Who goes to Hugo?


I already mentioned New Year’s Eve – a despicable contribution to the cinemas this December – in my review of Moneyball, but unfortunately it has to be returned to one more time. According to RottenTomatoes.com it grossed higher than any other film in the States last week, and it’s already half way to recuperating its costs. A healthy profit awaits.

Meanwhile, Martin Scorsese’s magical Hugo isn’t turning out to be the box office success that last year’s Shutter Island was. His last effort grossed $300m to allow a 220 surplus, but this time – despite Hugo being family-friendly – it has only so far managed a measly $35m, after a reported budget of 150.

Ouch. This goes some way to proving Mark Kermode’s theory that it’s not about whether a film is artistic or not – just stick a big star’s name on it and it’ll pay out in silver dollars regardless. Hence the ability of DiCaprio’s two films last year – Shutter Island and Inception – to gross over $1bn collectively, despite one being a hugely cool noir and the other a sophisticated and innovative heist film. New Year’s Eve has almost every big name in the business, from Hilary Swank to Halle Berry, and each and every one of them proves they have no integrity in agreeing to being involved in such mindless twaddle.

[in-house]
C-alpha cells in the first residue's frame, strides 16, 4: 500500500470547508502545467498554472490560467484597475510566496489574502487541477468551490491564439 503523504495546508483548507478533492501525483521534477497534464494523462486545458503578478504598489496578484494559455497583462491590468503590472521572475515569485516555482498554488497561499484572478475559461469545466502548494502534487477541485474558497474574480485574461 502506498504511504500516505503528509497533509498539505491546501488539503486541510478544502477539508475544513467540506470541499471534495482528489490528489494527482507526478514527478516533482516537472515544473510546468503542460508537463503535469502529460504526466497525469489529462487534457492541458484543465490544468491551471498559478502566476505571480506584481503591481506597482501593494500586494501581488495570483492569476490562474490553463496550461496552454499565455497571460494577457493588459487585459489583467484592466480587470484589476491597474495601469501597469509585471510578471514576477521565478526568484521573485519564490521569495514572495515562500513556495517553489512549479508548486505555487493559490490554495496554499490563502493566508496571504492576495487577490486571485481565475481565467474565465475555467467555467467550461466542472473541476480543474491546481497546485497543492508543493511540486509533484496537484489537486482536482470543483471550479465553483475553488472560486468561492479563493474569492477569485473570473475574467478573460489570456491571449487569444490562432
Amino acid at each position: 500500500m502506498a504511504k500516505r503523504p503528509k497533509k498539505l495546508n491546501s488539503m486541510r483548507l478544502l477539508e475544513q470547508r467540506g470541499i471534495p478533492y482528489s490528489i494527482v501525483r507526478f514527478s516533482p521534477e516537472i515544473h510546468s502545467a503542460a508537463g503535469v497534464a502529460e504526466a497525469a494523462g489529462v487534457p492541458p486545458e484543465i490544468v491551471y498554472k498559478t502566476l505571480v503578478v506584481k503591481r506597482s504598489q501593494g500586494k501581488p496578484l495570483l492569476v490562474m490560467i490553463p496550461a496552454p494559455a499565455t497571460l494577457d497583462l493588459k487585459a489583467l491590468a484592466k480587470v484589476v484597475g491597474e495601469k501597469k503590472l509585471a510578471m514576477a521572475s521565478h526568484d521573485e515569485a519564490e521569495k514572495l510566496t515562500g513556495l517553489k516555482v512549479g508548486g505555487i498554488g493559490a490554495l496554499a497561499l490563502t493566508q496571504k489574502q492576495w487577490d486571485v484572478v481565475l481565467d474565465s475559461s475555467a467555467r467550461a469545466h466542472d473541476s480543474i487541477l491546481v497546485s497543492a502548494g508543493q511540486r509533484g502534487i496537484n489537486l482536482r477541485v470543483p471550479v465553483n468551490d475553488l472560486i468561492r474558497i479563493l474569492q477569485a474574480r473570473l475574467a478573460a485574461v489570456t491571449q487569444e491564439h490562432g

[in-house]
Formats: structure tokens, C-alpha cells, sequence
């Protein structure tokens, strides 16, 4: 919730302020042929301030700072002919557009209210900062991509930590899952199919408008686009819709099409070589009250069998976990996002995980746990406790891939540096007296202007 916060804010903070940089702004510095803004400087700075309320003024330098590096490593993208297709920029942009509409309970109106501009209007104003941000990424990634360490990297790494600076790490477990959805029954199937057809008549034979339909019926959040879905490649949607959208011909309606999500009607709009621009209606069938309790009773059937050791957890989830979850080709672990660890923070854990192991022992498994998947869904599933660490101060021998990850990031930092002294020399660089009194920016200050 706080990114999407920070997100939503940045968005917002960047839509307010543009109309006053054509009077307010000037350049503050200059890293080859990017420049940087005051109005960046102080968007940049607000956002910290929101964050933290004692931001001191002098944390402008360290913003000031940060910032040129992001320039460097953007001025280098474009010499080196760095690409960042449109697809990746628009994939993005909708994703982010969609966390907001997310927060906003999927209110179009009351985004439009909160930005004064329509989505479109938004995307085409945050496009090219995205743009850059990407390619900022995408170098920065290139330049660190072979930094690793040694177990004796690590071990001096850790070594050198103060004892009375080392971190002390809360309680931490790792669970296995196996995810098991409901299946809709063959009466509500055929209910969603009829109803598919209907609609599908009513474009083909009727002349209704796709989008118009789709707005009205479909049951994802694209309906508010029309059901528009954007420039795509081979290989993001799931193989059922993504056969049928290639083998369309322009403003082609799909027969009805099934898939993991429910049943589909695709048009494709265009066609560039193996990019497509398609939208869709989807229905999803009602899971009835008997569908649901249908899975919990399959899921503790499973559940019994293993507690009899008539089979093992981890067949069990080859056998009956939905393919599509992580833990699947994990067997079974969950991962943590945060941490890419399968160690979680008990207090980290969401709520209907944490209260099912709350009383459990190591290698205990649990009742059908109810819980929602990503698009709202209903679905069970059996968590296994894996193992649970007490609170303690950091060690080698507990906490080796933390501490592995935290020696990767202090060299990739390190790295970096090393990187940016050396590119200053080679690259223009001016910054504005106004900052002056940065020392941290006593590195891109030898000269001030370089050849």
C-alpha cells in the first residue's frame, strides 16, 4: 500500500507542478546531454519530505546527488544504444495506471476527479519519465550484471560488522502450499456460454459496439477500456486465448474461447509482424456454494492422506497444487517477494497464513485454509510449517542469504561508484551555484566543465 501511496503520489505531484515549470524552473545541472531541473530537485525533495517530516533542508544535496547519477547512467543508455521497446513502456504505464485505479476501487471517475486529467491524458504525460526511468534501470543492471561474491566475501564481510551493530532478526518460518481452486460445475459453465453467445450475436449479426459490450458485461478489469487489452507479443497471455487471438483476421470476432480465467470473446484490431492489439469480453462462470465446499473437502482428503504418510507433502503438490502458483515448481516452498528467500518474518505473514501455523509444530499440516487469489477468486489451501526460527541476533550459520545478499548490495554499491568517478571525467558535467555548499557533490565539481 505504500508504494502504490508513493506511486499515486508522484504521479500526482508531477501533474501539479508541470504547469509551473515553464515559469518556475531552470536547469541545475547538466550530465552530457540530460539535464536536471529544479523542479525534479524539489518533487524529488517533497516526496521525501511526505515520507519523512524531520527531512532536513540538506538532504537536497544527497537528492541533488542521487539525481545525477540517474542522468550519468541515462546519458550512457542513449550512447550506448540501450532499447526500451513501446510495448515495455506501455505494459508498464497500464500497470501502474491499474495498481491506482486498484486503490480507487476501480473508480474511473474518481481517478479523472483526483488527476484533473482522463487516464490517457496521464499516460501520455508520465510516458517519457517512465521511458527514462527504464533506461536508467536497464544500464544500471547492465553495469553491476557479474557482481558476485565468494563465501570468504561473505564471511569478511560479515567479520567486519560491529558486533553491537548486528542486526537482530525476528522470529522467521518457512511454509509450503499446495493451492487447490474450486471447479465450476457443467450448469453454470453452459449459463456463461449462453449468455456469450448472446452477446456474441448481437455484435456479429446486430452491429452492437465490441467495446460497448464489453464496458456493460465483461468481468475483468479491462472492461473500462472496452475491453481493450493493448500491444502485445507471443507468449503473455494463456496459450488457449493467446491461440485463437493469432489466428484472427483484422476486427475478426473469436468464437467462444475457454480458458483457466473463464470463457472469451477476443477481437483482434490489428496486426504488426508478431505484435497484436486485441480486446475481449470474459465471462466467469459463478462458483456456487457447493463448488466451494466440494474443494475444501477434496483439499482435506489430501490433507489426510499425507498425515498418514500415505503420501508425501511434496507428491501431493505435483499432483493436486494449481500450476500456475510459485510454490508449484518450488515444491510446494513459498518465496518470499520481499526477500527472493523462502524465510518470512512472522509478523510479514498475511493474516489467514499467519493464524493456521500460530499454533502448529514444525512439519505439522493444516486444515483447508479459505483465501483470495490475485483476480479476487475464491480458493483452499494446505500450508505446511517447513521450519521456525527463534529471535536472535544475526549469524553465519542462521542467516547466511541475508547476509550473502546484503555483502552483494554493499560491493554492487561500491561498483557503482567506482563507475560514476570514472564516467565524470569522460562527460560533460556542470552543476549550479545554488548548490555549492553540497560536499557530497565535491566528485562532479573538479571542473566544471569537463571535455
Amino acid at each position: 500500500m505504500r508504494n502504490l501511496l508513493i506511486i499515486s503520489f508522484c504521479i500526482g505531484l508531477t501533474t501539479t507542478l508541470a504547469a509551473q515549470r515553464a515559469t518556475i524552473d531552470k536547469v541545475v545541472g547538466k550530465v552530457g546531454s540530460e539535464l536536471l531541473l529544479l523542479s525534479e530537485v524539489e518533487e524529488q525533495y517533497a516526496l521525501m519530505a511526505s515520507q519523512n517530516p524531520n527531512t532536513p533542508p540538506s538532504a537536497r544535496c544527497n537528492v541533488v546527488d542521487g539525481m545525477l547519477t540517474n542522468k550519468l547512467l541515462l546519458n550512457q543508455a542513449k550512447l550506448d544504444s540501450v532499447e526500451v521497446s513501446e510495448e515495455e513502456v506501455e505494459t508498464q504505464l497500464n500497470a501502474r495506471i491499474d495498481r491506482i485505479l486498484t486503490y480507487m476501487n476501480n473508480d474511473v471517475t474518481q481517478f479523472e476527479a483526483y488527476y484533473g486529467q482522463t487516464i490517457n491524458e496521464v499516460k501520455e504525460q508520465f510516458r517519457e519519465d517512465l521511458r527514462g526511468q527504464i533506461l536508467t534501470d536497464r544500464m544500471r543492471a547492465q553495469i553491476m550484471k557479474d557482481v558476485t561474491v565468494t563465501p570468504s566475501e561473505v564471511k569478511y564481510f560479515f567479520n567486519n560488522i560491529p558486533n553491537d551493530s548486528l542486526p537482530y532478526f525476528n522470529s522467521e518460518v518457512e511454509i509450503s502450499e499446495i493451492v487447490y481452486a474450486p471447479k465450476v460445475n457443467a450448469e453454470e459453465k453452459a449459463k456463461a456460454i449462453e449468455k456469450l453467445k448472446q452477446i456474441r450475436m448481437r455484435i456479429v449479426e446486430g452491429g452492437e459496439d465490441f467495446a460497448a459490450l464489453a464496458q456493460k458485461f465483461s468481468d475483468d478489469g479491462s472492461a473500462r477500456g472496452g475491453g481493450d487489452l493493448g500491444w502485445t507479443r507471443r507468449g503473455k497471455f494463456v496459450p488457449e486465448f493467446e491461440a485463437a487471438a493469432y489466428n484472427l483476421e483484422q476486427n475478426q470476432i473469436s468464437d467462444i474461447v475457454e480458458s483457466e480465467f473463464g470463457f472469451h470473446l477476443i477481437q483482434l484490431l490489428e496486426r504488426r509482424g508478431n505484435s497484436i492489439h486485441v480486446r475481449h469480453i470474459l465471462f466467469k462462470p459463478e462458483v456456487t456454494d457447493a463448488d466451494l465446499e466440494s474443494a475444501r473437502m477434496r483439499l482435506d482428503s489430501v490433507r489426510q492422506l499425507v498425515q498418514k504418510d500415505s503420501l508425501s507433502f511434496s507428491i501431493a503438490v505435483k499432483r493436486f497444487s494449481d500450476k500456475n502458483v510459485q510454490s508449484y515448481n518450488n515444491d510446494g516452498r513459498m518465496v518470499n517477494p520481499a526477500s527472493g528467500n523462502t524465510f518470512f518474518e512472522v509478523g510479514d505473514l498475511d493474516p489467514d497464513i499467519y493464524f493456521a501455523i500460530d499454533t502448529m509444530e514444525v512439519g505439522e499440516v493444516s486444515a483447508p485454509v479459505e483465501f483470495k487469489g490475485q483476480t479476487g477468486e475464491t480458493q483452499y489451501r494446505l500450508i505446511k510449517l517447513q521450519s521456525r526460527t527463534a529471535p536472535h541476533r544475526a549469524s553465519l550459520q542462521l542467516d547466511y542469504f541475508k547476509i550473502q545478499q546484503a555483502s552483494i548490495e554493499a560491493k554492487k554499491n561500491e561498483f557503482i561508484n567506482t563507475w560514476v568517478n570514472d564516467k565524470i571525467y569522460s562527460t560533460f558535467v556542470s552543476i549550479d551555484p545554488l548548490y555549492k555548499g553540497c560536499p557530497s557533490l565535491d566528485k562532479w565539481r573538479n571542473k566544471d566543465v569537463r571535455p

And yet – the customers keep flocking in. Literally. Like sheep. I wish I knew what sort of person it was that watched this trailer and felt an irresistible urge to call their mates and go ‘GUYS! WE JUST HAVE TO GET DOWN THE CINEMA THIS WEEKEND!’ On my more Platonic days I’d call for all such people to have their citizenship rights quickly removed.

Meanwhile, poor, little, magical, wonderful Hugo trots along, seemingly doomed to make major losses. Why? Because Chloe Moretz and Asa Butterfield aren’t stars, and the story of an orphan living in the walls of a 1950s Parisian train station discovering the history of cinema doesn’t appeal to people. Don’t ask me a further ‘why’, because I do not know.


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